CANBERRA, 30 July 1947, [7 p.m.] 
The Prime Minister announced today that the Australian Government had instructed its representative on the Security Council to draw the attention of the Security Council to the situation in Indonesia under Article 39 of the United Nations Charter.
Australia takes this action ten days after hostilities commenced in Indonesia, because, in accordance with Article 33 of the Charter, the parties to any dispute are obliged first of all to seek a solution by negotiation or mediation. Strenuous attempts have been made, in consultation with other Governments, particularly the United Kingdom, United States, and India, to bring about a solution in this way. However, it is felt that further delay is not justified because of the loss of life being sustained.
The policy Australia has adopted in the past disputes has been to urge an investigation under Article 34 of the Charter before any decisions are reached. However, the situation in Indonesia differs from any previously brought before the Security Council.
Hostilities are being carried on. Investigation is not required to establish the crucial fact, and, before the Security Council determines further action, it is essential that hostilities cease.
For this reason, Australia has drawn the attention of the Security Council to the situation under Article 39 of the Charter and thereby gives power to the Security Council immediately to order the cessation of hostilities, and subsequently to take such further steps as are necessary to restore peace.
This is the first time in the history of the Security Council that this Article has been invoked, and it is the hope of the Government in taking this action that, not only will hostilities cease, but that the Security Council will prove its worth in dealing quickly and effectively with a situation of this kind.
In making this move, Australia still maintains the judicial attitude which it has always maintained in considering any situation before the Security Council. No attempt will be made to pre-judge the issue, and discussion of merits of the case will be avoided. The Australian representative will ask first that the necessary steps be taken to terminate hostilities, and, second, without discussing the merits of the situation, that both parties act upon Article 17 of the Linggadjati Agreement, which specifically provides that, in the event of disagreement between the two parties arising out of the Linggadjati Agreement, a third party will be asked to arbitrate, or, failing that, the matter should be referred to the Chief Justice of the International Court.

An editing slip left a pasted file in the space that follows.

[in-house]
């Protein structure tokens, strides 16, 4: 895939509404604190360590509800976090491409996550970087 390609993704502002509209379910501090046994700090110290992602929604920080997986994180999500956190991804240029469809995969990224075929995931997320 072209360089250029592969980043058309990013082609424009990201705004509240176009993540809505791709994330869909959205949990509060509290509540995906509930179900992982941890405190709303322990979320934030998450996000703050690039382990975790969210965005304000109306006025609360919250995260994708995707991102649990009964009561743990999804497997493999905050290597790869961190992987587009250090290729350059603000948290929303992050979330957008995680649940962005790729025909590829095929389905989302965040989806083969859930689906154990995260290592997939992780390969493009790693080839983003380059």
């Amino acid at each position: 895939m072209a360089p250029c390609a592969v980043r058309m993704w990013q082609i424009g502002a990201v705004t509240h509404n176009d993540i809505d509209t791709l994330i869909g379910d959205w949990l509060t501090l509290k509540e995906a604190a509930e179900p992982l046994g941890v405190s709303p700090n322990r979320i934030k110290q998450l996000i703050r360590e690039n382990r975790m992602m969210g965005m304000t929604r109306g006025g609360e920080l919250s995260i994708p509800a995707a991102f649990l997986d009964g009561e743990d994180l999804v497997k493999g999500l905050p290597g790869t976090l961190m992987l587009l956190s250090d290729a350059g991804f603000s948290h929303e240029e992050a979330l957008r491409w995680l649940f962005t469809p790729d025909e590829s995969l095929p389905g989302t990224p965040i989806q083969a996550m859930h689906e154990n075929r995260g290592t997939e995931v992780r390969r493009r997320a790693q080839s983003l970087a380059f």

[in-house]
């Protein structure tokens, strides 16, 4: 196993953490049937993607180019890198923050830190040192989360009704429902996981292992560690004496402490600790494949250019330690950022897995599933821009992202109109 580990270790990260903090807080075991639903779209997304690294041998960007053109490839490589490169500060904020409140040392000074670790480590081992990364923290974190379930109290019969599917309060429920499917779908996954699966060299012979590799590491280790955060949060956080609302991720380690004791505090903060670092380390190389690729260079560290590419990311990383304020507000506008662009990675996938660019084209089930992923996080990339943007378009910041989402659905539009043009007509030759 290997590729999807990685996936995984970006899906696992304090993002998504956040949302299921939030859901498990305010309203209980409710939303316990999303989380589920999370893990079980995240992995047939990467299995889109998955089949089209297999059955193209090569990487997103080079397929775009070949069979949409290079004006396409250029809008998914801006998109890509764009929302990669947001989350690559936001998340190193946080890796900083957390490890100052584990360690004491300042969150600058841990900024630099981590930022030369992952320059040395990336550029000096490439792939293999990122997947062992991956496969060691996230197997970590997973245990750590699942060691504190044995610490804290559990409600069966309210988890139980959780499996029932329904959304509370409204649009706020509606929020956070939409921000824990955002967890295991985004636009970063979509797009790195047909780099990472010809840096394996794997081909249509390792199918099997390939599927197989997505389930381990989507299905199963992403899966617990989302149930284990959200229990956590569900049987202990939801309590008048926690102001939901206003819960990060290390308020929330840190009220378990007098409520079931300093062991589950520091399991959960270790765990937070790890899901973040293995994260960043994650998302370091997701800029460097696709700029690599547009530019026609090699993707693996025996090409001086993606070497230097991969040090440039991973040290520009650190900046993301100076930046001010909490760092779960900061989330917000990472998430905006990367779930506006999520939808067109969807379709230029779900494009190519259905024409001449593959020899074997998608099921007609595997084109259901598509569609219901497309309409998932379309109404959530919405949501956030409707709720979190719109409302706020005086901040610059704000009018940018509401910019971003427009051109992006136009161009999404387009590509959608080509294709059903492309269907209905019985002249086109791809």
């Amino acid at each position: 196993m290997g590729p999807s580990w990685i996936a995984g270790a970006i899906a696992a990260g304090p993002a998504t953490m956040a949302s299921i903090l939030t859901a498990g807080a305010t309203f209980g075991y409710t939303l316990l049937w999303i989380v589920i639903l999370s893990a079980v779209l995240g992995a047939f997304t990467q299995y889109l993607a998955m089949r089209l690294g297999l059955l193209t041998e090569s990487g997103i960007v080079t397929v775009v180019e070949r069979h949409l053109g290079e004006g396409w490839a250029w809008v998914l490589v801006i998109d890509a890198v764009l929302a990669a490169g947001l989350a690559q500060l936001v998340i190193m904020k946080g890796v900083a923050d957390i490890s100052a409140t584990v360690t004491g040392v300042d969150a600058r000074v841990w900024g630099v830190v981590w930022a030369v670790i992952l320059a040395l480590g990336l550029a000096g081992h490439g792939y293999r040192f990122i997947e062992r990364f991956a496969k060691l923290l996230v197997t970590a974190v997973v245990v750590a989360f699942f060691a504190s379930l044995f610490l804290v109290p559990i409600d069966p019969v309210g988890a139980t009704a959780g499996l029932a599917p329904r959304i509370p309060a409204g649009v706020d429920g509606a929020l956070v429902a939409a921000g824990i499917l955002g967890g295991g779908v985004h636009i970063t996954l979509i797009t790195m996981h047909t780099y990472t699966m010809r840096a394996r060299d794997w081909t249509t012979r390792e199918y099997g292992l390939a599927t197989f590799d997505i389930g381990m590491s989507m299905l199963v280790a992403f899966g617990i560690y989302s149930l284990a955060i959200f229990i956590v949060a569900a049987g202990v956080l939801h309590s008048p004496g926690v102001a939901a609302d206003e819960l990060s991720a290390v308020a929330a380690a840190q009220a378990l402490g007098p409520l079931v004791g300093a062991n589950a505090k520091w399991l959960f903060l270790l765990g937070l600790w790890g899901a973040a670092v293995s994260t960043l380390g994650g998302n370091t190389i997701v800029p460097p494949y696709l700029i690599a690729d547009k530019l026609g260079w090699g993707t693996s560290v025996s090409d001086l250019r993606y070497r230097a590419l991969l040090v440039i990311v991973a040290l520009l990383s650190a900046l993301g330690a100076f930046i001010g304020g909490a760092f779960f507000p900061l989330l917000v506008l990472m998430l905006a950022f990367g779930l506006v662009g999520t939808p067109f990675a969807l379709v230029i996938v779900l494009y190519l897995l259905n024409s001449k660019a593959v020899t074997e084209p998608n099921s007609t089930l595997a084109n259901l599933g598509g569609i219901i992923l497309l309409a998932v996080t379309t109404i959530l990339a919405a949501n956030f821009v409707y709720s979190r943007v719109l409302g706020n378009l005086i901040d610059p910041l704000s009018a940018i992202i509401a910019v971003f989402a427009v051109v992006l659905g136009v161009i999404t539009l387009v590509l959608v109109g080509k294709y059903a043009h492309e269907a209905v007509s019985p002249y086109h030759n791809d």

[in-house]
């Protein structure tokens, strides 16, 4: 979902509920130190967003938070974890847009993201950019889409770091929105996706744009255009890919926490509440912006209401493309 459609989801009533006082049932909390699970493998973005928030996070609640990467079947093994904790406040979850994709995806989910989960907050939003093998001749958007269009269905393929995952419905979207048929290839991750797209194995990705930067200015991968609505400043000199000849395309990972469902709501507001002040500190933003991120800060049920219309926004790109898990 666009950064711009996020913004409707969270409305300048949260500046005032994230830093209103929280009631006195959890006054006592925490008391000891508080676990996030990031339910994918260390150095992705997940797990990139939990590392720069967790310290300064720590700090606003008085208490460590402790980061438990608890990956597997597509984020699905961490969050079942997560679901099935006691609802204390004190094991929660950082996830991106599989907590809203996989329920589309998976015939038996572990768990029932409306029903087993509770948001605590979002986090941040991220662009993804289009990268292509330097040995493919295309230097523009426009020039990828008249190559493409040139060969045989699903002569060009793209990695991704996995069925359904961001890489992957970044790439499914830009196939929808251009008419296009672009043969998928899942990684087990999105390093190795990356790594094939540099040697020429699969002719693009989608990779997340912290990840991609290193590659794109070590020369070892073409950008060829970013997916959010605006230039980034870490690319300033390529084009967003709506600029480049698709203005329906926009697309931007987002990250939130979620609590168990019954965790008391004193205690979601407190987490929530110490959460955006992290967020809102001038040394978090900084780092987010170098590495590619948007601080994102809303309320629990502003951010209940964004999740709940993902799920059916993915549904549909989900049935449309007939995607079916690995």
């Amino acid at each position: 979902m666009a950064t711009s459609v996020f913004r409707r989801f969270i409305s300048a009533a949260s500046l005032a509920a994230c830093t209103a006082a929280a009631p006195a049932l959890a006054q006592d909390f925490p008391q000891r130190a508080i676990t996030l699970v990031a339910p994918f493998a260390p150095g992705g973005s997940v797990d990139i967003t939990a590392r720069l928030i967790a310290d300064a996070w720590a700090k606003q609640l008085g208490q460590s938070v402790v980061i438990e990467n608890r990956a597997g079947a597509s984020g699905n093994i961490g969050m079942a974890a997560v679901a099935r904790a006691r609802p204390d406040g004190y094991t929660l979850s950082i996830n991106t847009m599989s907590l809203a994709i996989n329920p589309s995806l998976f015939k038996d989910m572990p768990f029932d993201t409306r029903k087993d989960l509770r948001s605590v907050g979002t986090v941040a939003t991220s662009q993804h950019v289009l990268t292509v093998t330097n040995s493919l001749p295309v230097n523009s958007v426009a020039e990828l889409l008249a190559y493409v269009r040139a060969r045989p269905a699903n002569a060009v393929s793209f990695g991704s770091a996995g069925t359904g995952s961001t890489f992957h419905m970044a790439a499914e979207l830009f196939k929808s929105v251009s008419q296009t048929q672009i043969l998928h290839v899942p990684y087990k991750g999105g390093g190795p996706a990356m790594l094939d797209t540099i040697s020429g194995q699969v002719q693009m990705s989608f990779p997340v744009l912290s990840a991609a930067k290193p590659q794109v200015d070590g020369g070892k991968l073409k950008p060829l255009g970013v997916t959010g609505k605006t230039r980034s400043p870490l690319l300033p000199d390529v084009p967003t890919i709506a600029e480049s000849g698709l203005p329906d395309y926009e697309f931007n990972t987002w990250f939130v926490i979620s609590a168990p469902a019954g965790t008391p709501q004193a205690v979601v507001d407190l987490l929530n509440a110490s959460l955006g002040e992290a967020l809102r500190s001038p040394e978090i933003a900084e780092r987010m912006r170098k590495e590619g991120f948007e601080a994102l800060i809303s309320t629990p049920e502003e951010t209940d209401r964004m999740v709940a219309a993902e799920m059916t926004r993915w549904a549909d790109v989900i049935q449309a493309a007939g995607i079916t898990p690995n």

It will be seen, therefore, that, if the Australian proposal is given effect to without delay or debate on procedural issues, and if it is readily admitted by the Security Council that the situation is one within its jurisdiction, there should be good prospect of an immediate cessation of hostilities, and an immediate negotiation between the two parties with the assistance of a third party of their own choosing. Members of the Security Council should not therefore have to arbitrate or to pass judgment on the merits of the case.
Action along these lines can only be taken by the Security Council if the Republican Government, not being a member of the United Nations, undertakes to observe the obligations and duties of the United Nations Charter, and in particular undertakes to observe Article 25 which obliges members to carry out the decisions of the Security Council.
The Prime Minister added that this action by Australia has been taken after close consultations between him [and] the Minister for External Affairs, and also after the closest consultation with the Governments of the United Kingdom, New Zealand and India.